How to sample for microbial process control data

Where regular sampling is required as part of your operation, it’s important the exact same process is used by all personnel to ensure consistency. We often get asked the best wat to carry out microbial sampling and we have put together the below guidance to explain.

In the case of process control sampling, the water of importance is the water within the system – in other words the water behind the valves. This water could pick up substantial microbial contaminants as it exits through the valve and perhaps also from a hose attached to it before it enters a sample container. Every effort must be made to avoid or prevent this additional microbial contribution to the systemic bacteria that are intended to be collected in that sample.

Routine, well-defined practices should be instituted to avoid or prevent this additional sample contamination from occurring. The sampling procedure described below should avoid any substantial microbial contribution from the outlet during sampling.

  1. Assure that valves used for microbial sampling are of a sanitary design (i.e. don’t retain water downstream of the sealing surfaces and all upstream surfaces can be reached by sanitizing agents when in the closed position)
  2. Sanitise the external and the internal surfaces of the valve, particularly if lumen is narrow (1/4 inch or less) regardless of orientation, and susceptible to water retention by surface tension phenomena. Be sure to thoroughly saturate all surfaces with alcohol and allow adequate contact time (at least 30 seconds to 1 minute). It may be necessary with small lumen valves to inject alcohol directly into the downstream side of the valve using a long cannula and syringe.
  3. Aseptically attach a sterile or recently sanitized hose (and gasket) to the outlet to be able to direct the water flow and minimize the splashing/spraying of water from a bare outlet.
  4. Direct the end of the hose to a suitably-sized* flush bucked or drain and open the valve sufficient to achieve at least an 8ft/sec flow velocity through the widest part of the valve/hose assembly. For convenience and consistency between samples, specify a fully open valve for at least 30 seconds.

*Never reduce the flush rate to accommodate a convenient bucket capacity – adjust the bucket capacity to the needed flush rate. Also assure that the drain or flush collection funnel have the capacity to accommodate the needed flushed water flow rate. Do not compromise this flow rate since it provides the needed shear forces to remove the fragile portion of the biofilm that may be colonizing the valve and flow path of the water.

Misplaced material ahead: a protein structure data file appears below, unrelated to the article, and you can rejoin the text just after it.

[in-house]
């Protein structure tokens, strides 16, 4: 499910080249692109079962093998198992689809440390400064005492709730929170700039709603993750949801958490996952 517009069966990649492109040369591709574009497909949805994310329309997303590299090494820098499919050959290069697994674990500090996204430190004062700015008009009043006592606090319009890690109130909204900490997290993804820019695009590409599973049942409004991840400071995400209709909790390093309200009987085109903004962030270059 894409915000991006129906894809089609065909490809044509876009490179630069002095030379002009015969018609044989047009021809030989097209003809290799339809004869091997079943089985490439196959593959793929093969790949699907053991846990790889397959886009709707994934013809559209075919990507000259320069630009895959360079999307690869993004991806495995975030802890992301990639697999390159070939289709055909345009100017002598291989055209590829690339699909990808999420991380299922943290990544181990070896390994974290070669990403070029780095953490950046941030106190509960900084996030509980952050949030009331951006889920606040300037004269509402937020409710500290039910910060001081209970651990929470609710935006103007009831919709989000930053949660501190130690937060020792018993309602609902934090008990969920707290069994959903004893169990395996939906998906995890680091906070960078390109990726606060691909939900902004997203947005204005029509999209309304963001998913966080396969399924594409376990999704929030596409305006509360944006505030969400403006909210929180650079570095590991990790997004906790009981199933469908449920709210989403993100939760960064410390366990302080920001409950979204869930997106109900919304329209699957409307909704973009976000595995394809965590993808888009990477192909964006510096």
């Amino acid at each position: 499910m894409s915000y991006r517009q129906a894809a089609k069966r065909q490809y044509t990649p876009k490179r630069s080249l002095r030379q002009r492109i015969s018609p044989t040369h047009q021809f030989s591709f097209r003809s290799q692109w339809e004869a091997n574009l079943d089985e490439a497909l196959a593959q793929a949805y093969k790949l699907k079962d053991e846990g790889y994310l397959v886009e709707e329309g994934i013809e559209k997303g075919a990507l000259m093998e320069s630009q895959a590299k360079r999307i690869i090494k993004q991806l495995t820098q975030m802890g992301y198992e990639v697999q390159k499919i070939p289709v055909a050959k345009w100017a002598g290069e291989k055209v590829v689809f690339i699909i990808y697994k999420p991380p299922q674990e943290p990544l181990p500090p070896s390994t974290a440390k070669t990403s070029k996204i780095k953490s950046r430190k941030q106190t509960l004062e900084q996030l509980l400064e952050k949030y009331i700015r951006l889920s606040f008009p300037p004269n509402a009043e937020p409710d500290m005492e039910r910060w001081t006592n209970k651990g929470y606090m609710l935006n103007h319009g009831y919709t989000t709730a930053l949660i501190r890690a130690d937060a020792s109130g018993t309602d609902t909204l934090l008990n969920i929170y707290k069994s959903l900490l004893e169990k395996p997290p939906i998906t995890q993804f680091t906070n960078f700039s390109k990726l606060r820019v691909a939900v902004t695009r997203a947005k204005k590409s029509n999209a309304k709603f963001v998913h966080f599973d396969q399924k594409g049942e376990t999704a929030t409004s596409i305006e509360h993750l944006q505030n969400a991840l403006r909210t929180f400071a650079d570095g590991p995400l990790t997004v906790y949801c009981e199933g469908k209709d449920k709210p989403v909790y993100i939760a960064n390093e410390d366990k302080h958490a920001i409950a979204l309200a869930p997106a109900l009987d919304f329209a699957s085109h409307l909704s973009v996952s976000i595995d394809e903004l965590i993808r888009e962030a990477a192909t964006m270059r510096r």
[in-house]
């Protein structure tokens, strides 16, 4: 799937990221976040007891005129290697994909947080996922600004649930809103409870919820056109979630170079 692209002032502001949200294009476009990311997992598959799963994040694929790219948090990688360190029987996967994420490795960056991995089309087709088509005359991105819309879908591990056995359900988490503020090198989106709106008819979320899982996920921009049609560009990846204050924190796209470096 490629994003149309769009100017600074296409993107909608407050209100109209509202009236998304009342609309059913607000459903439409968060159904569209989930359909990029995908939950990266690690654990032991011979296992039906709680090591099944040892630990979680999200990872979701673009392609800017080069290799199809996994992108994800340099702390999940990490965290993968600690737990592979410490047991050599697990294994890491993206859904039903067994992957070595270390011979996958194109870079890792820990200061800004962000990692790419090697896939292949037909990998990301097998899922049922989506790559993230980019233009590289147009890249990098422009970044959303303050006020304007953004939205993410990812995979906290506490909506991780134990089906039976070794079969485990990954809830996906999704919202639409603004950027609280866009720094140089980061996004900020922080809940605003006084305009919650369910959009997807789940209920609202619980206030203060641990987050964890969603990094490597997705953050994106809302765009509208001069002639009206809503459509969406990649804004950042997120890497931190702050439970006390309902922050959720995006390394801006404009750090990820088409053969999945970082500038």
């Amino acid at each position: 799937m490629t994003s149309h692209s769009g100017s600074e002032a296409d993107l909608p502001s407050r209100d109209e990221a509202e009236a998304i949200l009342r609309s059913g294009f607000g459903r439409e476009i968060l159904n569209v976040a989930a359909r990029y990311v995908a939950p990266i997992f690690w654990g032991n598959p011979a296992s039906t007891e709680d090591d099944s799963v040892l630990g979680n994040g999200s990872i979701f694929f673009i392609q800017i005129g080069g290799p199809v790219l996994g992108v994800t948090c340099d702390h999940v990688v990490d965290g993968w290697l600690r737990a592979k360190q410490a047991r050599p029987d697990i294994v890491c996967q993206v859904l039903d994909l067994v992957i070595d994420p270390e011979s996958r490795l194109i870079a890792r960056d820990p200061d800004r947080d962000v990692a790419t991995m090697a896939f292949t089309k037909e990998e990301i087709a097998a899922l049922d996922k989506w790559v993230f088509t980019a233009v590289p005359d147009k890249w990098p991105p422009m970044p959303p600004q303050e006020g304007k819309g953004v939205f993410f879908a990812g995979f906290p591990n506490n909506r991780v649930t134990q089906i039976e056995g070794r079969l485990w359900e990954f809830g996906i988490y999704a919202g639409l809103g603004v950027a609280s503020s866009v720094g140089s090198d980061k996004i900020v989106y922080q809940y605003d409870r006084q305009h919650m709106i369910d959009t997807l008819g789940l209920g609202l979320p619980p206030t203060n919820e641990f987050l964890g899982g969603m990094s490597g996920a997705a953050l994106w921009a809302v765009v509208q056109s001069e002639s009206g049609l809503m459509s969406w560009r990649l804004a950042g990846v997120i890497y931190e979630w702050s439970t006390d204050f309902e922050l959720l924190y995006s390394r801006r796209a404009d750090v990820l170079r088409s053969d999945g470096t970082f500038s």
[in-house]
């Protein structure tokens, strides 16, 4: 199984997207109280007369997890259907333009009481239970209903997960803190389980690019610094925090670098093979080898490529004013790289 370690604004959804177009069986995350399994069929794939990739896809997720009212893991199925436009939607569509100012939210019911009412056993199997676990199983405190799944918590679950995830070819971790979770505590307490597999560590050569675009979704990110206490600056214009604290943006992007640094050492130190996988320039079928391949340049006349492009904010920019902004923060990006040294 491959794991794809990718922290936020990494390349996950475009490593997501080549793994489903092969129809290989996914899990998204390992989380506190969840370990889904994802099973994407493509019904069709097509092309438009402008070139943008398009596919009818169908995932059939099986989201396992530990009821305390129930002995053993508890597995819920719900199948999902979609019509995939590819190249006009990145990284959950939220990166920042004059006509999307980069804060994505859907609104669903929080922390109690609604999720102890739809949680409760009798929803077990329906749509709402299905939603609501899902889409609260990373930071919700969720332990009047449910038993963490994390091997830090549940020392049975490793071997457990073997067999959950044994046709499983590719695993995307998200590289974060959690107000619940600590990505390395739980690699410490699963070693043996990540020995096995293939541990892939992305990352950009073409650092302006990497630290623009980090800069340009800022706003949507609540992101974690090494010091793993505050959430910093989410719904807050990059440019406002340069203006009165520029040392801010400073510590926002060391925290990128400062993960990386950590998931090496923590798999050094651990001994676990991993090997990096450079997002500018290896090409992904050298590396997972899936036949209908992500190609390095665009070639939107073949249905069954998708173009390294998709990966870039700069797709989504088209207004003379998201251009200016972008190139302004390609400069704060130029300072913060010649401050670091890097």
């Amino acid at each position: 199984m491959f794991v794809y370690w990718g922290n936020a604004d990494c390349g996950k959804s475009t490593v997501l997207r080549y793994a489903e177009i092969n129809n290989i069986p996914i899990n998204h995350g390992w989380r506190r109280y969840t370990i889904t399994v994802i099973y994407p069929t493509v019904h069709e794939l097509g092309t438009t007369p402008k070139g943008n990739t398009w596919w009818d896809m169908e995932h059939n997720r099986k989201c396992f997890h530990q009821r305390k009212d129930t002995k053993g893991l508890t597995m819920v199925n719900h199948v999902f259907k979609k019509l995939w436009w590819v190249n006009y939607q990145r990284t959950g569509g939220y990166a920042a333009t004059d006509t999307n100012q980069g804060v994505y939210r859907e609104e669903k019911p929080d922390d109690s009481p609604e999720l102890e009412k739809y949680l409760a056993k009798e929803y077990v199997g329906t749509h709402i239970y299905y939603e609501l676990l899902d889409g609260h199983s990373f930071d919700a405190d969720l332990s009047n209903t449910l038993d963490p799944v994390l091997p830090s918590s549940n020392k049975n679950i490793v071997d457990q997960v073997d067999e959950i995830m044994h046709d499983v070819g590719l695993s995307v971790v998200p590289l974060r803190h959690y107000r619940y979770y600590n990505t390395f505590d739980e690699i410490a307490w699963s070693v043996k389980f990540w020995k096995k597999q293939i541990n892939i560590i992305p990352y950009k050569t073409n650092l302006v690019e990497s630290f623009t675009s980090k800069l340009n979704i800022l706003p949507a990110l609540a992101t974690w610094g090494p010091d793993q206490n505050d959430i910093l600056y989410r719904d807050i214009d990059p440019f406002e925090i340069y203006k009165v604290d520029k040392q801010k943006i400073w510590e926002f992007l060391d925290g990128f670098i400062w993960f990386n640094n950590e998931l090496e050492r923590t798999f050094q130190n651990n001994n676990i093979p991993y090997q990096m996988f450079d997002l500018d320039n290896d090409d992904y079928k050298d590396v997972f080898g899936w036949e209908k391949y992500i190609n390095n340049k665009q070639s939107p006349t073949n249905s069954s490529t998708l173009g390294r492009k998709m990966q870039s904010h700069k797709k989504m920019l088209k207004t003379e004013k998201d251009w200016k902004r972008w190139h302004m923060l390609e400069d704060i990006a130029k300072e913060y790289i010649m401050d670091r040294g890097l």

1. After this initial 30 second full-force flush that sloughs off biofilm down to about 40-50 microns thick, throttle back the flow rate to a manageable sampling flow rate and allow an additional 30 seconds of flush time. This lower flow rate now moves the boundary layer and turbulence to far above the surface of the remaining biofilm allowing very little of it to slough off into the sample container.
  2. Aseptically collect the water sample and close the valve. Please note that after the valve has been opened for pre-sampling flushing, never close and reopen the valve to resume the sampling procedure. Just leave it open until after the sample is collected. Closing the valve after flushing – but before sample collection – could slough additional biofilm organisms off the sealing surfaces within the valve and release them into the samples water.
  3. Detach the hose and gasket and set them aside to be re-sanitised and/or properly stored for full drain ability and drying.
  4. Inject alcohol all the way up into the downstream valve lumen again with a cannula and alcohol-filled syringe to displace any retained water within this downstream portion of this valve.
  5. If the valve is in an environmentally compromised location, cover the outlet side with a porous Tyvek or equivalent cover to reduce interim environmental contamination prior to the next use.

If personnel compliance with the procedure is enforced, the vast majority of sampling variability will be eliminated. We hope this has proved useful. If you have any more questions, please get in touch with us on 0113 232 0005 or

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